Beacon Lesson Plan Library

Bicycle Safety

Michaél Dunnivant

Description

Students learn how to operate and practice safe behavior on bicycles.

Objectives

The student recognizes that injuries may be prevented.

The student identifies safe and unsafe behaviors.

The student knows and practices ways to prevent injuries.

Materials

-Ahlberg, Janet and Allan. The Jolly Postman: or Other People's Letters London: Little Brown & Co., 1986.
-Newspaper
-Masking tape
-Coat hangers
-Aluminum foil
-Cones and other traffic signs and signals
-Camera and tape for video recording
-Paper
-Charts

Preparations

1. Prepare recording equipment for bicycle simulation course.
2. Prepare station with all materials required by students to complete the work.
3. Check out book from the library.
4. Set a date with a police officer to officiate the bicycle safety course and explain safe bicycle behavior.
5. Secure parent volunteers to assist with station four.

Procedures

1. Read the book The Jolly Postman as a springboard for learning about health and safety.

2. Discuss with students what form of transportation the jolly postman used to get around. Tell students we are going to learn how to safely ride bicycles.

3. Make a class chart that lists safe and unsafe behaviors when riding bicycles. This will give you an idea of what they already know about the subject.

4. Students engage in the following station work to learn about bicycle safety:

STATION 1. In safety journals, compare and contrast safe and unsafe bicycle behavior with this writing prompt, -Don't do this...Do this.- Students draw a picture and write a sentence to explain their illustrations.

STATION 2. Have several pictures from magazines or newspapers where people are riding bicycles. Students identify potentially dangerous situations in the picture and how injuries may be prevented or what you should do to avoid injuries when riding bicycles.

STATION 3. At this station have a real bicycle that students can draw. In their pictures, students should label the parts of the bike and tell how the parts should be in good working order to prevent injuries.

STATION 4. (Parent volunteers are a great help here!) Equip this station with a pre-formed newspaper bicycle helmet for each student. (To form a helmet, place newspaper over the child's head, secure masking tape around the circumference of the head to form a -bowl,- and then cut off the excess amount of newspaper.) Students will then wrap their helmet in aluminum foil. For the handle bars, snip off the hook of a coat hanger, form the metal into handle bars, and then tape and wrap the bars with newspaper. Students wrap the final product in aluminum foil. After students make the mock equipment, have them practice safe bicycle behavior on a simulation track.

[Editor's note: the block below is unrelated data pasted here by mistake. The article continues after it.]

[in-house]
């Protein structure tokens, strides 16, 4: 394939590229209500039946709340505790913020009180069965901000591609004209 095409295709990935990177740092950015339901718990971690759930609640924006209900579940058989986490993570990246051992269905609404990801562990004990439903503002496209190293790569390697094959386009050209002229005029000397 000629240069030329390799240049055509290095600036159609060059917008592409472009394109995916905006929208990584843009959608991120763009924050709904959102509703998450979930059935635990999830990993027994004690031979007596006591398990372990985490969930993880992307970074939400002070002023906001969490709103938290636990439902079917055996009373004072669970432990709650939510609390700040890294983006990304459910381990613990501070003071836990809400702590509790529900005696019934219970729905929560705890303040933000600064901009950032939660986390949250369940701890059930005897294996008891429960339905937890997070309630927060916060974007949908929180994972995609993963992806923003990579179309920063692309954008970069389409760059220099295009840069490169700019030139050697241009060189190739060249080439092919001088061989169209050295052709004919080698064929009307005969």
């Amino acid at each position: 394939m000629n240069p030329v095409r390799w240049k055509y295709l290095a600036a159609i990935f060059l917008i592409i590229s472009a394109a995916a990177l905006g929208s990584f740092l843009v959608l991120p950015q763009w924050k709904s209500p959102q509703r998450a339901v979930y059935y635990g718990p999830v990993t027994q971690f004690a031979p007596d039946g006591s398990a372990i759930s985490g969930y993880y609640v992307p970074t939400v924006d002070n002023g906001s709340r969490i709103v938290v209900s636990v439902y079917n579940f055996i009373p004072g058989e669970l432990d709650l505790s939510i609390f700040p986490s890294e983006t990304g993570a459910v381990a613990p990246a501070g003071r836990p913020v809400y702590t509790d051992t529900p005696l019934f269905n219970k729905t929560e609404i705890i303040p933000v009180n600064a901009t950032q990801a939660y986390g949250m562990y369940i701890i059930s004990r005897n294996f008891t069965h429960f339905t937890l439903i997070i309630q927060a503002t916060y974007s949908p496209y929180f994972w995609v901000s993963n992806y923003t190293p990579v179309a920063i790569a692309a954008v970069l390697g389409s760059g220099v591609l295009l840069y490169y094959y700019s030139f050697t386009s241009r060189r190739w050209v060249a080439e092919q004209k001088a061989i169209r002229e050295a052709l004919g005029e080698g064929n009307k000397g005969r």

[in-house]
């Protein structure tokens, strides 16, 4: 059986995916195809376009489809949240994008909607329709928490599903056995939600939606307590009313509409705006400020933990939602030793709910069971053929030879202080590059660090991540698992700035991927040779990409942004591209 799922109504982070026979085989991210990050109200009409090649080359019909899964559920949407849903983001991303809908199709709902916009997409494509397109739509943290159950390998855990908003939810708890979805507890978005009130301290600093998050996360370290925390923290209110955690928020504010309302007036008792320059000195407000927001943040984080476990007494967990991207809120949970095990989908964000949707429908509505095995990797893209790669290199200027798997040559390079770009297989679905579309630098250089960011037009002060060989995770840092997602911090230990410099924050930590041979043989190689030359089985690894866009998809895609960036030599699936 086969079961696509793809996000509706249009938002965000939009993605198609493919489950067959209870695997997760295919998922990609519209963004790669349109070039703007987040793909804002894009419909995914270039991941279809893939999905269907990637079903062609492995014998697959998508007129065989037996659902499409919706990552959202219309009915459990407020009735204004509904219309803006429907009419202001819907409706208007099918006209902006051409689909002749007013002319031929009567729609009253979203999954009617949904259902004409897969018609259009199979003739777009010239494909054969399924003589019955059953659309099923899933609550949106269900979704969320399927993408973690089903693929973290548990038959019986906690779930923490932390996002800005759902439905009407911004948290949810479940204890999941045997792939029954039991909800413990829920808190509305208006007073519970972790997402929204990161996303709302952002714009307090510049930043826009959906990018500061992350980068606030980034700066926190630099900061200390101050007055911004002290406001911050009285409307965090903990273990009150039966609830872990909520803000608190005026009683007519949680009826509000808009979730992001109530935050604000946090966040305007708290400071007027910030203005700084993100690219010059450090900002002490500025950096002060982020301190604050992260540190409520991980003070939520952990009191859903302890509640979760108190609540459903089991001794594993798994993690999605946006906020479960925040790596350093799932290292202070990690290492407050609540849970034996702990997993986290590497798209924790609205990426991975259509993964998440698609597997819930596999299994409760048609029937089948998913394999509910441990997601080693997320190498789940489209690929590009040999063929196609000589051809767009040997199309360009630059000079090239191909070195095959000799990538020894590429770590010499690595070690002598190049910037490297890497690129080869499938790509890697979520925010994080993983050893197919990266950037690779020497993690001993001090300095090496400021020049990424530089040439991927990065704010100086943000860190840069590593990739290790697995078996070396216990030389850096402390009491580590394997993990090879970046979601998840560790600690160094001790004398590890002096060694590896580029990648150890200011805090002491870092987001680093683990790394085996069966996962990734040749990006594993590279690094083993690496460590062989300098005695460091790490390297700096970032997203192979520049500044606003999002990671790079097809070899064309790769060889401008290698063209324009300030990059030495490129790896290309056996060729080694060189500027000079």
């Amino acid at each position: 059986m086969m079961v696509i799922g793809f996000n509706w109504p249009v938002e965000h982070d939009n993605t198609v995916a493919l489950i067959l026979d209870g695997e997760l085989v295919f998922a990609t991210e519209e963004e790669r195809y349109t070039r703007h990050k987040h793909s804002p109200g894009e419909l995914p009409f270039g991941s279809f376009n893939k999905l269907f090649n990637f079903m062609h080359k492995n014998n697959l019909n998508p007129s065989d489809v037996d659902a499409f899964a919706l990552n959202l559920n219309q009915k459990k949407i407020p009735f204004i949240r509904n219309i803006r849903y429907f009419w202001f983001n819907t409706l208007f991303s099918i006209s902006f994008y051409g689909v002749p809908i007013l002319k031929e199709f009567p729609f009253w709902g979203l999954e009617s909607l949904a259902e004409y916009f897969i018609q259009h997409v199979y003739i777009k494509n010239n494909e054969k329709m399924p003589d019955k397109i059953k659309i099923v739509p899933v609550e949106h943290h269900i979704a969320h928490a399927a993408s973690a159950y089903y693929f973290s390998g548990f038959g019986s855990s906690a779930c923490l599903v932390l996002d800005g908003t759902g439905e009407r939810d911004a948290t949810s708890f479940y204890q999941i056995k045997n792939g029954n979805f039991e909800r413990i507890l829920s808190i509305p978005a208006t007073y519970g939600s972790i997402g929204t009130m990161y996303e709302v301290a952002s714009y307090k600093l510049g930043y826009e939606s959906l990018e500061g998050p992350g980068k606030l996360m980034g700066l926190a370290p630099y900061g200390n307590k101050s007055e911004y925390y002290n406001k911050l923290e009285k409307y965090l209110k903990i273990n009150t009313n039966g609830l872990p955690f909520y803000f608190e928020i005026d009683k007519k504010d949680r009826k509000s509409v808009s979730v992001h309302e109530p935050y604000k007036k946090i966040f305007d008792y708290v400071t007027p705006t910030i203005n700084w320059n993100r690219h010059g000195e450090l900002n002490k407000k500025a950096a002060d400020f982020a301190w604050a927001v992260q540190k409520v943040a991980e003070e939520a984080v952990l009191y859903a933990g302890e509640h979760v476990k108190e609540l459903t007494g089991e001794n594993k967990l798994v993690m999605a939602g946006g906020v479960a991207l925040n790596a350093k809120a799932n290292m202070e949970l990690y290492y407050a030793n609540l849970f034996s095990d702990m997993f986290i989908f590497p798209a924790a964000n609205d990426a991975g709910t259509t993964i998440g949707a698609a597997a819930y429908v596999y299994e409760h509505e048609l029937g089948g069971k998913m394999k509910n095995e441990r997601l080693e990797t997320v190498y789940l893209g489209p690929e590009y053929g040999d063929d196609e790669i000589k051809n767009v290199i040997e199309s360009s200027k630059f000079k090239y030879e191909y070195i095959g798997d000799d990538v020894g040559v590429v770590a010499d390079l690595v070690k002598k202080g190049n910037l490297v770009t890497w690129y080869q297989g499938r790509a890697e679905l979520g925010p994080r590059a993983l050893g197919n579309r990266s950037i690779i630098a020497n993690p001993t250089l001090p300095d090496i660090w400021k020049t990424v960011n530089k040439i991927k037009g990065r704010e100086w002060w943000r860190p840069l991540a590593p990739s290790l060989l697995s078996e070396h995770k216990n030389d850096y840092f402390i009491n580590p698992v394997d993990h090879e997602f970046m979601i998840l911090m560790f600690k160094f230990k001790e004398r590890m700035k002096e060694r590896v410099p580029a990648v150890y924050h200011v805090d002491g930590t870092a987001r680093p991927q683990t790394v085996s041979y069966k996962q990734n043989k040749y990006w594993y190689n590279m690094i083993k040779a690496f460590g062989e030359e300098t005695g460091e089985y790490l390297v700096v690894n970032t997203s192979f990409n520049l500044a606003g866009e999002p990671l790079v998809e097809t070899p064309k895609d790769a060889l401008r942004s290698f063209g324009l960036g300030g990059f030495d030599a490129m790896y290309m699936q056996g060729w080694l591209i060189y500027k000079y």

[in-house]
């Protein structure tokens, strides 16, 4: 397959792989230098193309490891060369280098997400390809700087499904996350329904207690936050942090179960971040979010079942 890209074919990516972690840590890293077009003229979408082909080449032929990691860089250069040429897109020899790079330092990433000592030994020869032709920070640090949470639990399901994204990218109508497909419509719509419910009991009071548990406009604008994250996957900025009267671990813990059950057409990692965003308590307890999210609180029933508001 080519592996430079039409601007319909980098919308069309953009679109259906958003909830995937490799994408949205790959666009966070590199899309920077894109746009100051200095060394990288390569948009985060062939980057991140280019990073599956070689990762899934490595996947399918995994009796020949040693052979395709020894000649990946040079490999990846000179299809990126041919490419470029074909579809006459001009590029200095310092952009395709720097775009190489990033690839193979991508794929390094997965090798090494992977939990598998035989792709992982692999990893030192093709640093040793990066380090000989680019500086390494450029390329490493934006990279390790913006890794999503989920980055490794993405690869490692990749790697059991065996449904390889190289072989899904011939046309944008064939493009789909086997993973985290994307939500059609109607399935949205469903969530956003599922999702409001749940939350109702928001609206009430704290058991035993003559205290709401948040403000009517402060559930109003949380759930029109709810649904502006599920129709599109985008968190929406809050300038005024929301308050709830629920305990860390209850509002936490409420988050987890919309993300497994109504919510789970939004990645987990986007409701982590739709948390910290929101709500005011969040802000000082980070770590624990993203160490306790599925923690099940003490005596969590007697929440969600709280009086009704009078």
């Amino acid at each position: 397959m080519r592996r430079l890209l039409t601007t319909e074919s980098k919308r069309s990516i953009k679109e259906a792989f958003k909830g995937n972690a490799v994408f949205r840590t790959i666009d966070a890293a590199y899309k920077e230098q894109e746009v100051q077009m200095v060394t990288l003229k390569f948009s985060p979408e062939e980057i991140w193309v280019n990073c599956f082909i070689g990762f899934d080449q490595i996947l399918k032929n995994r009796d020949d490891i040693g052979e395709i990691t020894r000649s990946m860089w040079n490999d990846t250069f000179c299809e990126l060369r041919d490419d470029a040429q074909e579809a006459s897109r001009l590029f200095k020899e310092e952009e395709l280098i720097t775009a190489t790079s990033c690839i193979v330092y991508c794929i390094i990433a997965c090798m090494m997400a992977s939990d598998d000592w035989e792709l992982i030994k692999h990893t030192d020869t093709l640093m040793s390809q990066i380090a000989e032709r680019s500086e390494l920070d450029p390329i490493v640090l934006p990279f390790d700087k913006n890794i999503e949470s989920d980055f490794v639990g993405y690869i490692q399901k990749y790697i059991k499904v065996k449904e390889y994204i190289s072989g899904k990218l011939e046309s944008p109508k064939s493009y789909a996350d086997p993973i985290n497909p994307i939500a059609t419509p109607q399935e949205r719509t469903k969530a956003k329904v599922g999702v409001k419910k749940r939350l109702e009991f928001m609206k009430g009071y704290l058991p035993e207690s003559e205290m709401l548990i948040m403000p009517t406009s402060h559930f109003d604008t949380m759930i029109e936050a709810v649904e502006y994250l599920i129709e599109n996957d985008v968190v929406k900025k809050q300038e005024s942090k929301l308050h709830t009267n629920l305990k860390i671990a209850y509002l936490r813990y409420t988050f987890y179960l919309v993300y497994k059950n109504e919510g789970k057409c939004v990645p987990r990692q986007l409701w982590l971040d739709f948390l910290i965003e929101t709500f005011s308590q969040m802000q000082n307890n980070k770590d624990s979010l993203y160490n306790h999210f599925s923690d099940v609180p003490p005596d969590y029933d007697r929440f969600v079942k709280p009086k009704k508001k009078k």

STATION 5. Schedule a bicycle course simulation with a police officer. Ask the officer to reinforce safe bicycle behavior and proper use of equipment. Provide the officer with cones and street signs and signals that resemble the real things so he can set up the simulation course.

STATION 6. While students participate in the simulation, video tape their performances for later self-assessment.

Plan on four 15-20 minute segments for station rotations each day. Students will visit each station every day, and it will probably take a week for students to complete all activities.

Assessments

After students have had ample time to practice safe bicycle behavior in the in-class simulation, schedule a bicycle simulation course with a police officer. As students participate in the course with real or mock equipment, video tape the simulation. Assist students as they self-assess how they practiced ways to prevent injuries as they view the video. Interview students to make sure they can meet this criteria:
- Recognize how injuries can be prevented when riding bicycles.
- Identify safe and unsafe behaviors.
- Know ways to prevent injuries when riding bicycles.

Extensions

The Jolly Postman is used to draw young students' attention to health issues in this nine-week unit. This learning activity is the focus of just one week's unit time.

When assisting students with self-assessment, it is more effective to interview students one-on-one rather than in a group. If students have had little or no experience with self-assessing, they will need clear, concrete questions related to their performances to be successful. Therefore, it is best to view their performances and then ask them the questions immediately following, so that if you need to rewind the tape, it is readily available. It would be inappropriate to expect students to assess their performances from memory.
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